Kelly: Cardiovascular outcomes in the overall population may look better if the 27 million people with diabetes in the U.S. and hundreds of millions more all over the globe could start doing better earlier on in their disease progression. It's likely that diabetes rates would drop dramatically if obesity could be better addressed. Are there any final thoughts on the obesity epidemic and implications for diabetes outcomes overall? The diabetes community is concerned about macrovascular disease, and they're also worried about people going blind, losing limbs, and developing other microvascular complications. What I'm most worried about is that we're creating an increasingly "elderly unwell" population that is growing dramatically, driven in large part by obesity that is so challenging to address.

Dr. Kaul: I agree that minimizing the risks of both microvascular and macrovascular disease is a critical clinical goal in the management of patients with diabetes. And lifestyle modification, including eating healthier, getting more physically active, and losing weight (aided by pharmacologic and non-pharmacologic interventions wherever appropriate), together with adequate control of risk factors such as blood pressure, lipid, and blood glucose, should be the major focus of our efforts to stem the rising tide of the obesity epidemic.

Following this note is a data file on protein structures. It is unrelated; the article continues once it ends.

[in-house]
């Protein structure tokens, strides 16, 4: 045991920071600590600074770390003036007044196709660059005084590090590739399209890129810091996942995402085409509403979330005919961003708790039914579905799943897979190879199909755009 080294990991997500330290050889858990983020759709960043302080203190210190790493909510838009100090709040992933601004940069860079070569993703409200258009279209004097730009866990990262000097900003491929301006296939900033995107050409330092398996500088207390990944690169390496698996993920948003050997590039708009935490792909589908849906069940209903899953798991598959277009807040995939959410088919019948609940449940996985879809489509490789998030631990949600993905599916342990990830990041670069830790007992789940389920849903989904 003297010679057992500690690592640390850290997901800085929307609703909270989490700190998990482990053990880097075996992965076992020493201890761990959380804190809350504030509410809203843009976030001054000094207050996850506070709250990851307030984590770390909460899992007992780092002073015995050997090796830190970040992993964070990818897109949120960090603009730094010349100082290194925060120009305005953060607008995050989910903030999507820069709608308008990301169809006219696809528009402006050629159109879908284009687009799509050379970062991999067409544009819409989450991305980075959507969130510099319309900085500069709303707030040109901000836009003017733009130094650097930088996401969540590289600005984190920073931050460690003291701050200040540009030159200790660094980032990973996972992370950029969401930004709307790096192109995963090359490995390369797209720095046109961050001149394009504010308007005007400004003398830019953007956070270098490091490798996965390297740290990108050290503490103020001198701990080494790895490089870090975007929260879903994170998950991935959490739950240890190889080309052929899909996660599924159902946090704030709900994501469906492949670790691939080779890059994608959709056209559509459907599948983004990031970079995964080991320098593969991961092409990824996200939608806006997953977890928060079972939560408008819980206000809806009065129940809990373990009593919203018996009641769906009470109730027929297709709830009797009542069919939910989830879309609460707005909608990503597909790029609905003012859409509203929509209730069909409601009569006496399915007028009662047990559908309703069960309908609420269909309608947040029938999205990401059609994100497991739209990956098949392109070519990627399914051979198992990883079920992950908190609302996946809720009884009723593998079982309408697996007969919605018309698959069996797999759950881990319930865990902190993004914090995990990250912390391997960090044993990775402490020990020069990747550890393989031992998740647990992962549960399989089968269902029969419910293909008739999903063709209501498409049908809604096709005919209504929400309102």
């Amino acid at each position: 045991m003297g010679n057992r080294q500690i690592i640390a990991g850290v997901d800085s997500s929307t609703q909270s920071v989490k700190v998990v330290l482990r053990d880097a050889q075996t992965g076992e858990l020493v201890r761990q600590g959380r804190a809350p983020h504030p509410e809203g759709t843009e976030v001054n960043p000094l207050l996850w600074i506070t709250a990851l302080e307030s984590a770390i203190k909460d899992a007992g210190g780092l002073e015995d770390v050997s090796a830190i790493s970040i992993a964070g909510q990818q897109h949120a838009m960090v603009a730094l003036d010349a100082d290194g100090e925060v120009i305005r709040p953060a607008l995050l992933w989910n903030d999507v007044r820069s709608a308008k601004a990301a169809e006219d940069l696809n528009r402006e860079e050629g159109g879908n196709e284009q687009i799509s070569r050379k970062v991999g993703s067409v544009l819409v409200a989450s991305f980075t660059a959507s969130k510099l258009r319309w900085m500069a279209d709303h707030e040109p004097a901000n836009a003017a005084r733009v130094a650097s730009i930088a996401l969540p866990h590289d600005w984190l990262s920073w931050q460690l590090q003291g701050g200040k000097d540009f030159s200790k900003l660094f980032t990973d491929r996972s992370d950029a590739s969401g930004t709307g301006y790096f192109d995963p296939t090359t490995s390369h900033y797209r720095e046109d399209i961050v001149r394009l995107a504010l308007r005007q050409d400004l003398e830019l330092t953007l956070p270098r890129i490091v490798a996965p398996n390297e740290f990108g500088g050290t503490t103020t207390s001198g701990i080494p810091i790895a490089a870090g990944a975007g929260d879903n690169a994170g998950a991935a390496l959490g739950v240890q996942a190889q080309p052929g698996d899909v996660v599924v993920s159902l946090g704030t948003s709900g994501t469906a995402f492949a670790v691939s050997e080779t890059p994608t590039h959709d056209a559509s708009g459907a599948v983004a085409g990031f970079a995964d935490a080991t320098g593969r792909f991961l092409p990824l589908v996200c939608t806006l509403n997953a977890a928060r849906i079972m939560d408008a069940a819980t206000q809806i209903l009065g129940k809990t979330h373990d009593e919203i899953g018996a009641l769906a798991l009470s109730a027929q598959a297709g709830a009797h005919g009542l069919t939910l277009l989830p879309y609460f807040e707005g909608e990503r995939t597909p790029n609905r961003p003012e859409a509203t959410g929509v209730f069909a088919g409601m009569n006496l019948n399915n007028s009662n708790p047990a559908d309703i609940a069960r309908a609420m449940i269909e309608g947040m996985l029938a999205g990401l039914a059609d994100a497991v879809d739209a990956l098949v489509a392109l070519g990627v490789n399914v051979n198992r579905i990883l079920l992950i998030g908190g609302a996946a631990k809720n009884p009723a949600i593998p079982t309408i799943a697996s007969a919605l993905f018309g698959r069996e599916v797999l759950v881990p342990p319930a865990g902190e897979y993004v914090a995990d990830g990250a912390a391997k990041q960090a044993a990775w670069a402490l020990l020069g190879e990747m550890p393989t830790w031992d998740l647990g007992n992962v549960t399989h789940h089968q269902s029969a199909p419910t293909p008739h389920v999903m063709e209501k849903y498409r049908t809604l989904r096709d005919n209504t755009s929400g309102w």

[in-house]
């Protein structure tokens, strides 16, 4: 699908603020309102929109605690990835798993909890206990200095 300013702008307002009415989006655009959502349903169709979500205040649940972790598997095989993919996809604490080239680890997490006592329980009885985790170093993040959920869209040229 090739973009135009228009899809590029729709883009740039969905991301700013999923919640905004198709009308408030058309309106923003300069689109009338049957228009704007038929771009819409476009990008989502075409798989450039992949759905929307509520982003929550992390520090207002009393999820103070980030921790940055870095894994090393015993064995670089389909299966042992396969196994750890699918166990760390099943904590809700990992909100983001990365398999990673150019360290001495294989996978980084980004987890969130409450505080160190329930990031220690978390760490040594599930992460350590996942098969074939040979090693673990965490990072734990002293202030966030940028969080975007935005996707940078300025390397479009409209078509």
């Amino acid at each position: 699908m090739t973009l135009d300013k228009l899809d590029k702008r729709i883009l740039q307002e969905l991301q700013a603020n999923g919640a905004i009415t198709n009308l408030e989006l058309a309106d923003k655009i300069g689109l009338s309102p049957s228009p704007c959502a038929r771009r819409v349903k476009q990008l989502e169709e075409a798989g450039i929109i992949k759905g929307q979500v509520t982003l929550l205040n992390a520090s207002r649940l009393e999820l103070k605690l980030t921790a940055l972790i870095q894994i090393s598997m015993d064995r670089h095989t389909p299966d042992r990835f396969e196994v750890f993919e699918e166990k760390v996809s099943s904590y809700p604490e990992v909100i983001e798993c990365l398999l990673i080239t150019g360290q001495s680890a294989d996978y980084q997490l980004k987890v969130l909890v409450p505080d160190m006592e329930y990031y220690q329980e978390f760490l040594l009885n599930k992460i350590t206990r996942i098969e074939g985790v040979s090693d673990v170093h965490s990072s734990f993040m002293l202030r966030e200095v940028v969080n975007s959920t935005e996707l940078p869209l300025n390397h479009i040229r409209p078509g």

Kelly: Thank you so much for all of your insights, Dr. Kaul. It has been an incredible privilege to spend time better understanding your thinking about obesity, cardiovascular disease, and the U.S. regulatory environment.

Dr. Kaul: It has been a pleasure speaking with you and Sanjay. Thank you.

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NOTE: This information is not intended to be a replacement or substitute for consultation with a qualified medical professional or for professional advice related to diabetes or another medical condition. Please contact your physician or medical professional with any questions and concerns about your medical condition.

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Last Modified Date: April 23, 2013